Following news of a possible indictment, questions arise regarding the ramifications of Sen. Bob Menendez relinquishing his job soon. So far it’s only a possibility, and Menendez says he is not about to leave. Many people would regret losing his voice on immigration reform, but not so much on Iran, Cuba or some other matters. Nonetheless, he has been a reliable voter on the moderate to progressive wing of the Democratic party, and in most cases he and his NJ counterparts (Sen. Lautenberg and Sen Booker) have voted in tandem. Now we face the possibility of a new senator who might be neither a Democrat nor even moderate. Our last elected Republican senator was Clifford Case who left office 35 years ago and was succeeded by Bill Bradley.
The first step would belong to Gov. Christie who would appoint a temporary senator. The last temporary senator he appointed was the respected but close confidante Jeff Chiesa following the death of Sen. Frank Lautenberg. Christie might like to appoint another close confidante, but many of them could be tainted as part of the governor’s poor performance or even under investigation – all of which reduces their likelihood of winning in a later special election. A well respected Republican with no close working ties to Christie might have the best chance of holding on to the seat.
Christie however has not shown much concern for the role of N. J. senators. He appointed Chiesa not caring that Chiesa would not run in a special election, thus strengthening the possibility that a Democrat would recapture the seat, which is what happened with Senator Cory Booker’s victory.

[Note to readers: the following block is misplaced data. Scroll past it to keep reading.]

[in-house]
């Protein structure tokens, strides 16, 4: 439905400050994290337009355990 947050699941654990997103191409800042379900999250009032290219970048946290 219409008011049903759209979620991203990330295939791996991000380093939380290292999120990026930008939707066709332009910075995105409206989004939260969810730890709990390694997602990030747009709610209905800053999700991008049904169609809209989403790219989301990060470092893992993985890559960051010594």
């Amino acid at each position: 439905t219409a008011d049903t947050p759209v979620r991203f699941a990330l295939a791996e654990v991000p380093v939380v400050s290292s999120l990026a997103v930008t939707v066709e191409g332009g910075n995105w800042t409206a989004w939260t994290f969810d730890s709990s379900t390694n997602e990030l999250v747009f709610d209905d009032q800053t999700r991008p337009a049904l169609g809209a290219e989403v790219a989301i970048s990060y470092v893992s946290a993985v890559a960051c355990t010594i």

Christie’s main concern has always been himself and must now be his legacy. Thus he would want a sympathetic Republican to succeed him as governor. A Democrat would frequently remind voters of Christie’s failings on the economy, jobs, environment, Bridgegate, Sandy programs, Atlantic City, fair housing, Port Authority reform, judicial appointments, and so much more. A horrible thought for him to contemplate.
If Christie were to think that LG Kim Guadagno, who has some chance to become the Republican governor nominee, was not his best supporter nor a likely winner (he has largely minimized her role and ignored her) he might appoint her as the temporary senator and not care whether she later wins the spot. Such would allow him to appoint a new LG – a respected but sympathetic associate – who he thinks might have a better chance of winning the governorship and burnishing his legacy. The exposure for the new LG would be helpful in winning the race.
Appointing a temporary senator who is well respected and has a reasonable chance of holding on to the job or appointing the current LG to free up the LG position for Christie’s desired successor are just two possibilities. Given the 35 year history of Democratic sole elected occupancy of NJ senate seats, there is little reason for Christie to waste much time and effort on the senate. In the midst of his tattered and discredited policies there is every reason for him seek out and aid a friendly successor as governor.
The question of a Democratic candidate for the office is equally or more complex as numerous individuals might be interested and able to succeed in the special election. The last five Democratic senators have been congressmen (Menendez and Torricelli), a businessman (Lautenberg), a mayor (Booker) and a sports star (Bradley). It is never too early to mention who we would like to be the Democratic senatorial candidate, but we don’t know yet whether Mendez will leave office nor who will express interest in the position. Perhaps this subject is best left for another diary.